Monday, April 11, 2005

Posted by Junelli 11:18 AM
This is part 2 of my Vegas post.

After our marathon gambling session the night before, Morris and I got some much needed sleep. Unfortunately, it didn’t last long. I was so geeked up to be in Vegas for my bachelor party, that I only slept for 4 hours before popping out of bed ready to go. I woke Morris and we decided to catch a cab to visit the Gambler’s General Store. I wanted to see their collection of poker chips and tables.

The store was pretty cool, wasn’t overly impressive. I had seen most of the chips before, and the tables were outrageously priced. We made the mistake of letting the cab leave, so afterwards we hiked about 12 blocks downtown to Binion’s.

The NL game at Binion’s was very soft and Morris and I took command of the table pretty quick. Interesting note: While we were there they were filming a poker movie called “Lucky You” starring Robert Duvall, Drew Barrymore and Debra Messing. The cameras were all filming a poker table in the adjacent room, but we couldn’t really see what was going on.

We also ran into Charles and Judy (former owners of the Top Hat). They’re now living in Vegas and playing poker for a living. Judy told me that the Top Hat grossed about $15,000-$20,000 per month. Sick.

Morris and I each booked a small profit at the Binion’s game, and then headed back to the Bellagio to meet the guys who had just flown in. Morris sat down at the $2-$5 NL table, but I decided to try to play in the big $10-$20 NL game. At this point I was up nearly $1,400 playing poker and I wanted to let it ride and see if I could make something happen. I bought in for $1,000 and played very tight for a couple of hours. When I was moved to the Main Game I had about $1,400 in chips and felt pretty good with my play up to this point. However, I knew the Main Game would be different as the chip stacks were enormous. Most players had between $5,000-$10,000 and one or two had over $20,000. Nearly all of these players were professionals and it was clear that in order to win, I was going to have to get some cards. I sat down hoping to get a little lucky.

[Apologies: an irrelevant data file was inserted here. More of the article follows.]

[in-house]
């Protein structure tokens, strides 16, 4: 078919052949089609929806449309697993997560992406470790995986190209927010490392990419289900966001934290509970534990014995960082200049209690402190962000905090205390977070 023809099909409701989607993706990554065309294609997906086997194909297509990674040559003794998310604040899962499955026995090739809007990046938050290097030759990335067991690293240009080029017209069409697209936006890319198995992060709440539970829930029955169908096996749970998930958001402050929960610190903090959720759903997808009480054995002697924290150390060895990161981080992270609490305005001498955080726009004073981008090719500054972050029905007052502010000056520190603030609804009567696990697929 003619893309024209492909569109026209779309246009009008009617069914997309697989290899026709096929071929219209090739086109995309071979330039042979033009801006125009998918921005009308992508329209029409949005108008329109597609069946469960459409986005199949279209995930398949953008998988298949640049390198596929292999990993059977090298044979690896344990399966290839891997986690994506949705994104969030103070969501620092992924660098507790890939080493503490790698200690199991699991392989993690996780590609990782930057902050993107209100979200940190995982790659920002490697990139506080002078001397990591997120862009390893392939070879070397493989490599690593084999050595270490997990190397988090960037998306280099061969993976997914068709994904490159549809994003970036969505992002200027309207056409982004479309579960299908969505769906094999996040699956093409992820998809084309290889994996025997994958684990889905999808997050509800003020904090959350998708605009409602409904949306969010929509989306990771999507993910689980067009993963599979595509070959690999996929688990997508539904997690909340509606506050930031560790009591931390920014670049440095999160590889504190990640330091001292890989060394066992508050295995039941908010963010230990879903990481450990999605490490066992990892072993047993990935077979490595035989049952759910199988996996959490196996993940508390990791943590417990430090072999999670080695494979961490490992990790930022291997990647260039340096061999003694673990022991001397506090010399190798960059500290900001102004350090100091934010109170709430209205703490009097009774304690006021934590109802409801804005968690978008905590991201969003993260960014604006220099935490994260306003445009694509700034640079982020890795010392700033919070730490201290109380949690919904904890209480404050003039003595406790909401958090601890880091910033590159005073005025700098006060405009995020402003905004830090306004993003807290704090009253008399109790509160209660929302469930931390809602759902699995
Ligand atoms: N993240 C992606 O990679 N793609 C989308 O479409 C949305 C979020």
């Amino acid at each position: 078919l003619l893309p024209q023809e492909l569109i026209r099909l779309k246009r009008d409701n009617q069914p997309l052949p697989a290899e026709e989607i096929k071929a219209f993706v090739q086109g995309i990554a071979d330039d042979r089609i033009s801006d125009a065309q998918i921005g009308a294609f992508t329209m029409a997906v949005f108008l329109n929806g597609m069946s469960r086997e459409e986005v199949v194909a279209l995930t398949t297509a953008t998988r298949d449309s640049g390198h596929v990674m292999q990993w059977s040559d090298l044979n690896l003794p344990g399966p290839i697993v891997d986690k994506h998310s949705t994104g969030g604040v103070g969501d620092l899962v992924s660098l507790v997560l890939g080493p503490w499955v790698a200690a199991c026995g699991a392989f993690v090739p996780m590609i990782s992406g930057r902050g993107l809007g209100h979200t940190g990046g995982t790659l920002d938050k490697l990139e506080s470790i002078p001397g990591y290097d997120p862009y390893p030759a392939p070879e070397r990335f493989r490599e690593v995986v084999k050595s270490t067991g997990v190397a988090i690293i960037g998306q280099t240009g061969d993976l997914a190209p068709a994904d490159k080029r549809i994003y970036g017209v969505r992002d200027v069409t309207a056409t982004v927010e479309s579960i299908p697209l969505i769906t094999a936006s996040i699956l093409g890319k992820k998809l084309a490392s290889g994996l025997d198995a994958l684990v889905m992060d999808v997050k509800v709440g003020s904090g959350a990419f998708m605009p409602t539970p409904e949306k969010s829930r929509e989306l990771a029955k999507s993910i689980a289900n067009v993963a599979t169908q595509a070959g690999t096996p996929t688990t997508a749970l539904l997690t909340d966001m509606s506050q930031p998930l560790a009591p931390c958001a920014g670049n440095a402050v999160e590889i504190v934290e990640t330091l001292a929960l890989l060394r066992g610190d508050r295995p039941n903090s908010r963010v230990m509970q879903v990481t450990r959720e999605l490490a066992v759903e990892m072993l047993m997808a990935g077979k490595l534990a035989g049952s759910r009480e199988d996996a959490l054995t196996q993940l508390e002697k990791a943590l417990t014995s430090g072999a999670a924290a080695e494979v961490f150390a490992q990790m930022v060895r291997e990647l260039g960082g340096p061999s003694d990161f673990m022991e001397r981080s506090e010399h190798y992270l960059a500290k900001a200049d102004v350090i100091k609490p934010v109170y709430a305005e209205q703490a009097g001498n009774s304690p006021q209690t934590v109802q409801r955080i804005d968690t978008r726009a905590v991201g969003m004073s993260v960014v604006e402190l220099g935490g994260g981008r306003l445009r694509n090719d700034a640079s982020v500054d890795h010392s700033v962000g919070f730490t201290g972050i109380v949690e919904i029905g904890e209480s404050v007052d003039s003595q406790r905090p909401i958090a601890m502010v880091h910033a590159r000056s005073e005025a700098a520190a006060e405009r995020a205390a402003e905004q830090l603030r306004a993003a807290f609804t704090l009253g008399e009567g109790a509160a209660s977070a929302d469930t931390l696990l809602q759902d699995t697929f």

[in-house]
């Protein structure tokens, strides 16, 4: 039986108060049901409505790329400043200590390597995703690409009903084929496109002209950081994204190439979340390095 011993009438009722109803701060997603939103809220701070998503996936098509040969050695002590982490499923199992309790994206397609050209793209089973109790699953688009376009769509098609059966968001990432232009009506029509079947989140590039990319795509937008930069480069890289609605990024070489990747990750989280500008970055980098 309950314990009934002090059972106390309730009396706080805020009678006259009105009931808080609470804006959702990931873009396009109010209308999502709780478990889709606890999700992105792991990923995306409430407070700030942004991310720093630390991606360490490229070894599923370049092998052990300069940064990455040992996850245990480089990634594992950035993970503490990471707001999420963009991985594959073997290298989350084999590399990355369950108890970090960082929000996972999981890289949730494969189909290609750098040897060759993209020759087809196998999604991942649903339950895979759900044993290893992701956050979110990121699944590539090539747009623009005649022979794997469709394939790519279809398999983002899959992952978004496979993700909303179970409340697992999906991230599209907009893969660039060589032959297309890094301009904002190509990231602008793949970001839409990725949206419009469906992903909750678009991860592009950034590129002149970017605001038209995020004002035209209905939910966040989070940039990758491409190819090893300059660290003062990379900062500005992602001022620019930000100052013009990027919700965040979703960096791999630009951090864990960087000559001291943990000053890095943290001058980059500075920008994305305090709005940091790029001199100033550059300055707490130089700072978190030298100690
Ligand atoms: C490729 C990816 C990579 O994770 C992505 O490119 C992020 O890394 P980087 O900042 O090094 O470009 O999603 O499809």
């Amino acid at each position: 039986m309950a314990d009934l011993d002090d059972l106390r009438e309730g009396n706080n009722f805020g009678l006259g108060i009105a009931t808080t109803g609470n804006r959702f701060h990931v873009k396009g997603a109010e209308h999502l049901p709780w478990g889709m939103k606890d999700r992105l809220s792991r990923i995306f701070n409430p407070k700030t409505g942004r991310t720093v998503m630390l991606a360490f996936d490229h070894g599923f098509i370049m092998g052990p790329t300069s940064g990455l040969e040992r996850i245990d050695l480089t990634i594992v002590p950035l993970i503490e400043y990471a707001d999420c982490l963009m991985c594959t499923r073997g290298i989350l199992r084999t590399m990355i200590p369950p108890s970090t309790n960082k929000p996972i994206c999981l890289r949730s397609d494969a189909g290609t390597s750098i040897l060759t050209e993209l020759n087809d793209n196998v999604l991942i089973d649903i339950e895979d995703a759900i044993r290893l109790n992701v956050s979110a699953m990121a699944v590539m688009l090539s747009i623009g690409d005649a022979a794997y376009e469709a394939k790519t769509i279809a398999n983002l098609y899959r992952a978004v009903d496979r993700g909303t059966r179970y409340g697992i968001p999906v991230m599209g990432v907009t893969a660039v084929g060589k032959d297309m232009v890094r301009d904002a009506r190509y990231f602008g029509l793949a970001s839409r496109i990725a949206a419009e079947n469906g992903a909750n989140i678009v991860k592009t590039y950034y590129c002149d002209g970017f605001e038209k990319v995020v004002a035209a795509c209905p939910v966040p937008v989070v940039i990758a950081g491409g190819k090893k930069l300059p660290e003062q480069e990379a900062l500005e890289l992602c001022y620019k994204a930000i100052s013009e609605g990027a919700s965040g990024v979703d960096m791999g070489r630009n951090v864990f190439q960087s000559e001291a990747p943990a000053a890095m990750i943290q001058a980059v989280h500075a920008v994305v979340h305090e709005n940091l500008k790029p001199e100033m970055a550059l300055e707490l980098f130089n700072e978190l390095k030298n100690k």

I didn’t get many cards, but I did get a lot of drinks (which played a big part in my loss at the table). I played very tight (only played 5 hands in 2 hours). At one point I was down about $400, and I reloaded an additional $500. I was extremely cold and never really mixed it up with anyone. After 4 hours, I had seen only one river card, and I was both drunk and bored. Recipe for disaster at this table.

With approx. $1,000 in chips in front of me, I called $60 preflop with 77 on the button. Jimmy Chan (very seasoned professional) was first to act. He had about $15,000 in front of him. The flop was 9TJ, giving me an underpair with a gutshot to the sucker end of the straight. The pot was approx $240. Chan led out with a bet of $100. The other two players folded to me, and I must’ve lost my mind because every rational player in the world would’ve folded in this situation. I knew I was behind, and might’ve even been drawing dead (to a KQ). Even my gutshot probably wasn’t good. However, I was drunk and didn’t think about any of these things. I put him on top pair, and thought he might be willing to lay it down it if I raised him. My table image was tight and passive and I thought they might respect my raise. Also, I was frustrated that I kept getting pushed out of pots by raises. I had made many lay downs that may have been winners. And did I mention that I was drunk and bored?